Entering the last of the second Black Mirror trilogy, Charlie Brooker takes another look at technology’s relationship with politics. The only difference is that while the last time it was mocking the people in power, this time its more or less an attack on the British political system as a whole. And its represented by one single character : Waldo.
The Waldo Moment focuses on Jamie Salter (Daniel Rigby), a comedian who voices a popular CG bear named Waldo. With an upcoming by election, The character of Waldo is put forward as a candidate, all for a joke and a boost in ratings. But as the campaign goes on, Waldo increases in popularity and Jamie is thrown into a world that he may live to regret.
The first good thing to say about this story is the performance of Daniel Rigby. He plays a character who is stuck in a rut and with a hint of psychological problems and a messy past. Waldo to him is a wage and part of a variety of ideas for a late night sketch show. Jamie then strikes a relationship with The Labour Candidate Gwendolyn Harris (Chloe Pirrie) which gives Jamie a bolt of happiness in the story. But very soon, a misunderstanding not only changes Jamie’s relationship with her, but also unleashes the damage that Waldo inflicts on the small by election site, and slowly but surely wins over the electorate via Waldo’s anti politics personality and approach to the other candidates.
The whole idea of this story is social media’s relationship with politics. Its a good idea and one that Brooker writes with a sense of realism, but adding a touch of comedic satire too. The idea of Waldo representing that in a way is clever, and shows how society – especially young people – is influenced so easily by a brand or a cartoon that will attack the establishment or status quo that we’ve seen over and over again for so long. But with this, Brooker shows just how dangerous social media can be, which is the overall idea of Black Mirror as a whole. As the story goes on, and Waldo’s popularity grows ever stronger, the people behind the scenes begin to use Waldo’s identity for greedier ideas and thus they begin to use him as a marketing tool, completely shredding his original purpose of a protest vote. But the scary thing is that the people don’t see it, and by the end of the story, they have fallen in love with Waldo and forget about what he originally stood for. I think this mostly would affect young people, as when it comes to voting and politics in general, they are the most easy to manipulate because they have no major responsibilities in their lives. And once they grow up, they begin to connect with a party which gears towards their needs. So to many of the fictional voters in that town, Waldo was nothing. Merely a protest vote for those who had something to protest about. But once they grow up, and begin to mould their own lives and responsibilities, that’s when Waldo becomes meaningless to them.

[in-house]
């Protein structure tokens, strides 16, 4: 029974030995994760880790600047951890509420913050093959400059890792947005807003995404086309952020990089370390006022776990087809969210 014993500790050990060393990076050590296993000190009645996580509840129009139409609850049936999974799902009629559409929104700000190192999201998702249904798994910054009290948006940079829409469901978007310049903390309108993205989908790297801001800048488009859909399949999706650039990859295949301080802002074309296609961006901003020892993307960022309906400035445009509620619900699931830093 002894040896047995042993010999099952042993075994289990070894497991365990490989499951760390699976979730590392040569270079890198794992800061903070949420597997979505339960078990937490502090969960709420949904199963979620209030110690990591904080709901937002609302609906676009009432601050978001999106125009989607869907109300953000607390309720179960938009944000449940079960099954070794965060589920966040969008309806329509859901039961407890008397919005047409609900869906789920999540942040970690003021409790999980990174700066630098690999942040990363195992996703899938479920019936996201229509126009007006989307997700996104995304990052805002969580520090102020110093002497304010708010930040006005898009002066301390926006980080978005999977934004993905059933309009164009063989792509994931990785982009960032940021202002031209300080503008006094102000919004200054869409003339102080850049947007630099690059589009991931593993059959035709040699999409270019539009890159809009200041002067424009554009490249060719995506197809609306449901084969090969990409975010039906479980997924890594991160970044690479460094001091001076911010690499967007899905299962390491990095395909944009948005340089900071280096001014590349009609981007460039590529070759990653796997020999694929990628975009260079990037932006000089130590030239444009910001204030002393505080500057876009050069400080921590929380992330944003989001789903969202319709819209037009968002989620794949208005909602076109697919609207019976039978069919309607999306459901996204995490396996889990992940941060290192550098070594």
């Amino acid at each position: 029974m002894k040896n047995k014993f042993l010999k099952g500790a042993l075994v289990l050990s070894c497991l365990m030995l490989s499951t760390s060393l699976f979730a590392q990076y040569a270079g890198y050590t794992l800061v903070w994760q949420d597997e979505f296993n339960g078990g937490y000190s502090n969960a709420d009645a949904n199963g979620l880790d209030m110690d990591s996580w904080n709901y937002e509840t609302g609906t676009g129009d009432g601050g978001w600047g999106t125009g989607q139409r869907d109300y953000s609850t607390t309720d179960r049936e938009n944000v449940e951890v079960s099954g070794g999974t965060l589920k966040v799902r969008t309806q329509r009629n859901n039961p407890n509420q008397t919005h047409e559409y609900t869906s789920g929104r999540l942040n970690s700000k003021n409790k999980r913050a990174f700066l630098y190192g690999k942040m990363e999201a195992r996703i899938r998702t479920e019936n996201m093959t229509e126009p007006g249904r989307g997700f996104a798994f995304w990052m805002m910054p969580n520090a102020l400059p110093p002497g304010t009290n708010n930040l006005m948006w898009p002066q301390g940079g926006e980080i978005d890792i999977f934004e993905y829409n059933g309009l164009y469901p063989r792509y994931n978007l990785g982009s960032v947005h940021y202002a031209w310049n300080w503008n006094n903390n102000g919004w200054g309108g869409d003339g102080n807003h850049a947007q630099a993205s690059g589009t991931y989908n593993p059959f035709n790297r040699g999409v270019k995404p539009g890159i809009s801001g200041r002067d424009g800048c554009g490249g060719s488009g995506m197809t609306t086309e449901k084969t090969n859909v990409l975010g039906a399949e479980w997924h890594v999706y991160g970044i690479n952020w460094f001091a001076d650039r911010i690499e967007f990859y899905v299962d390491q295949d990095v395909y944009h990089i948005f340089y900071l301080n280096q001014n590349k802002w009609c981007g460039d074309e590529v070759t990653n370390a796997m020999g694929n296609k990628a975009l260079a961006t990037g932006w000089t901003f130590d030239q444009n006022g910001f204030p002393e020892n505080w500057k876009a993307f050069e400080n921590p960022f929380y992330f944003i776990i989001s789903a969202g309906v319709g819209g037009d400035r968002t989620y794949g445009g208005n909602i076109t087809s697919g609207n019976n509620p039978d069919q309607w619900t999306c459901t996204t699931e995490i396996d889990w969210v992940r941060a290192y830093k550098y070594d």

To sum it up overall, The Waldo Moment is a great expose to British Politics and society’s relationship with it. Charlie Brooker is a writer with ideas and beliefs, and with Black Mirror, he creates alternate worlds that show us what we could become if we let technology run our lives as well as the idea that technology is moving too fast, to a point in which we cannot control it anymore.
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